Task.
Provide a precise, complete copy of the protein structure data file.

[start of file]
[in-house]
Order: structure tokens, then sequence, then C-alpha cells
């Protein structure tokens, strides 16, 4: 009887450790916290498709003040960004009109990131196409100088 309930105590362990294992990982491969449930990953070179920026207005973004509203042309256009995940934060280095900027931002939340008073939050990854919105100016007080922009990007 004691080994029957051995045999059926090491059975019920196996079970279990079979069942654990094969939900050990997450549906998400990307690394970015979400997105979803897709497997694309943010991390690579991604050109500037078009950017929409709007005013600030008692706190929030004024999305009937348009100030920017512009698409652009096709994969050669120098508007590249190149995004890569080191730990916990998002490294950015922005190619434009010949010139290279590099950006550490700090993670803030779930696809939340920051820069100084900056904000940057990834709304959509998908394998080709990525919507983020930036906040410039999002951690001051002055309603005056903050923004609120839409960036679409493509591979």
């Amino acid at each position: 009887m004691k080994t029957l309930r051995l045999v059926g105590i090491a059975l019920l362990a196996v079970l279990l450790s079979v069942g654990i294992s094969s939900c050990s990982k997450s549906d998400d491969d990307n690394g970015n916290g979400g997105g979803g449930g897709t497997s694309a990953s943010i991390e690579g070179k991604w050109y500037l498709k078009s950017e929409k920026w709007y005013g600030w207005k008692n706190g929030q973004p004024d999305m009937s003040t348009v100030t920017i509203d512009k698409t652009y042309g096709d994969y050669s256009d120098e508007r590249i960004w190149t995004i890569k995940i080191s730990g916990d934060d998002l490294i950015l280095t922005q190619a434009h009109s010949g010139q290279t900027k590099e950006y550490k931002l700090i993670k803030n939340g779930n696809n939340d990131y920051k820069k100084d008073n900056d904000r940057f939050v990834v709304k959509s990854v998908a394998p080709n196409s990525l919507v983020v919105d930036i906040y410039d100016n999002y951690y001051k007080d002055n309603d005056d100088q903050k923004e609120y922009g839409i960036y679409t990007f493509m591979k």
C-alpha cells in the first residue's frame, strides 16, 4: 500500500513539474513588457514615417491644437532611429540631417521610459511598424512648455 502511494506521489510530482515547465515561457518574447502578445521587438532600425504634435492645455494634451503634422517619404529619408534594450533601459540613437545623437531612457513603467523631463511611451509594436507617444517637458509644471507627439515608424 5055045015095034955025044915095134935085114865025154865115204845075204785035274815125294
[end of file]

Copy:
[in-house]
Order: structure tokens, then sequence, then C-alpha cells
């Protein structure tokens, strides 16, 4: 009887450790916290498709003040960004009109990131196409100088 309930105590362990294992990982491969449930990953070179920026207005973004509203042309256009995940934060280095900027931002939340008073939050990854919105100016007080922009990007 004691080994029957051995045999059926090491059975019920196996079970279990079979069942654990094969939900050990997450549906998400990307690394970015979400997105979803897709497997694309943010991390690579991604050109500037078009950017929409709007005013600030008692706190929030004024999305009937348009100030920017512009698409652009096709994969050669120098508007590249190149995004890569080191730990916990998002490294950015922005190619434009010949010139290279590099950006550490700090993670803030779930696809939340920051820069100084900056904000940057990834709304959509998908394998080709990525919507983020930036906040410039999002951690001051002055309603005056903050923004609120839409960036679409493509591979």
């Amino acid at each position: 009887m004691k080994t029957l309930r051995l045999v059926g105590i090491a059975l019920l362990a196996v079970l279990l450790s079979v069942g654990i294992s094969s939900c050990s990982k997450s549906d998400d491969d990307n690394g970015n916290g979400g997105g979803g449930g897709t497997s694309a990953s943010i991390e690579g070179k991604w050109y500037l498709k078009s950017e929409k920026w709007y005013g600030w207005k008692n706190g929030q973004p004024d999305m009937s003040t348009v100030t920017i509203d512009k698409t652009y042309g096709d994969y050669s256009d120098e508007r590249i960004w190149t995004i890569k995940i080191s730990g916990d934060d998002l490294i950015l280095t922005q190619a434009h009109s010949g010139q290279t900027k590099e950006y550490k931002l700090i993670k803030n939340g779930n696809n939340d990131y920051k820069k100084d008073n900056d904000r940057f939050v990834v709304k959509s990854v998908a394998p080709n196409s990525l919507v983020v919105d930036i906040y410039d100016n999002y951690y001051k007080d002055n309603d005056d100088q903050k923004e609120y922009g839409i960036y679409t990007f493509m591979k």
C-alpha cells in the first residue's frame, strides 16, 4: 500500500513539474513588457514615417491644437532611429540631417521610459511598424512648455 502511494506521489510530482515547465515561457518574447502578445521587438532600425504634435492645455494634451503634422517619404529619408534594450533601459540613437545623437531612457513603467523631463511611451509594436507617444517637458509644471507627439515608424 5055045015095034955025044915095134935085114865025154865115204845075204785035274815125294